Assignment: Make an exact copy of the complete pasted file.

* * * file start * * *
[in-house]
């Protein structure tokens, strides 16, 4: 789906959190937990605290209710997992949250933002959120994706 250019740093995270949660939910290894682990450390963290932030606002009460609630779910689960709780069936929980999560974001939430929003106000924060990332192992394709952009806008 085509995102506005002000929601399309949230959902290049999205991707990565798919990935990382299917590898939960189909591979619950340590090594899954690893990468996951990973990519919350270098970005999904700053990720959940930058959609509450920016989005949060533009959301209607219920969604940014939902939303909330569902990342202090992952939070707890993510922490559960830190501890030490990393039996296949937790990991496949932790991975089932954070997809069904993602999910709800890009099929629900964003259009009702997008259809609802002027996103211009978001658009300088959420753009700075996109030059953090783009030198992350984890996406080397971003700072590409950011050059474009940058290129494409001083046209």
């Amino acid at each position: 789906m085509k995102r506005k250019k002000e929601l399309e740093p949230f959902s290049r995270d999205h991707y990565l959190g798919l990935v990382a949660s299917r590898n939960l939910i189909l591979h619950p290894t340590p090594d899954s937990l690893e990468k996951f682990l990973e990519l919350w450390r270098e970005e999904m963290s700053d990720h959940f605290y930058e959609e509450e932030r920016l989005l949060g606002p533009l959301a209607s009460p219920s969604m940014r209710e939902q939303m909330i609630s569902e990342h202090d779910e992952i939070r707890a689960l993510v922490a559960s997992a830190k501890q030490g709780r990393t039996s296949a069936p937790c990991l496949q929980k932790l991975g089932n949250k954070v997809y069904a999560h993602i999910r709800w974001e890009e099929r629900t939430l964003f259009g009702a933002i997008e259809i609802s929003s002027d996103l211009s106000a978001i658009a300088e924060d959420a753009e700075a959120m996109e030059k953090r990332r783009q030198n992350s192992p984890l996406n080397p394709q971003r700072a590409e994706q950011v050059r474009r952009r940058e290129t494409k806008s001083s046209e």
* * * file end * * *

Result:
[in-house]
């Protein structure tokens, strides 16, 4: 789906959190937990605290209710997992949250933002959120994706 250019740093995270949660939910290894682990450390963290932030606002009460609630779910689960709780069936929980999560974001939430929003106000924060990332192992394709952009806008 085509995102506005002000929601399309949230959902290049999205991707990565798919990935990382299917590898939960189909591979619950340590090594899954690893990468996951990973990519919350270098970005999904700053990720959940930058959609509450920016989005949060533009959301209607219920969604940014939902939303909330569902990342202090992952939070707890993510922490559960830190501890030490990393039996296949937790990991496949932790991975089932954070997809069904993602999910709800890009099929629900964003259009009702997008259809609802002027996103211009978001658009300088959420753009700075996109030059953090783009030198992350984890996406080397971003700072590409950011050059474009940058290129494409001083046209």
């Amino acid at each position: 789906m085509k995102r506005k250019k002000e929601l399309e740093p949230f959902s290049r995270d999205h991707y990565l959190g798919l990935v990382a949660s299917r590898n939960l939910i189909l591979h619950p290894t340590p090594d899954s937990l690893e990468k996951f682990l990973e990519l919350w450390r270098e970005e999904m963290s700053d990720h959940f605290y930058e959609e509450e932030r920016l989005l949060g606002p533009l959301a209607s009460p219920s969604m940014r209710e939902q939303m909330i609630s569902e990342h202090d779910e992952i939070r707890a689960l993510v922490a559960s997992a830190k501890q030490g709780r990393t039996s296949a069936p937790c990991l496949q929980k932790l991975g089932n949250k954070v997809y069904a999560h993602i999910r709800w974001e890009e099929r629900t939430l964003f259009g009702a933002i997008e259809i609802s929003s002027d996103l211009s106000a978001i658009a300088e924060d959420a753009e700075a959120m996109e030059k953090r990332r783009q030198n992350s192992p984890l996406n080397p394709q971003r700072a590409e994706q950011v050059r474009r952009r940058e290129t494409k806008s001083s046209e």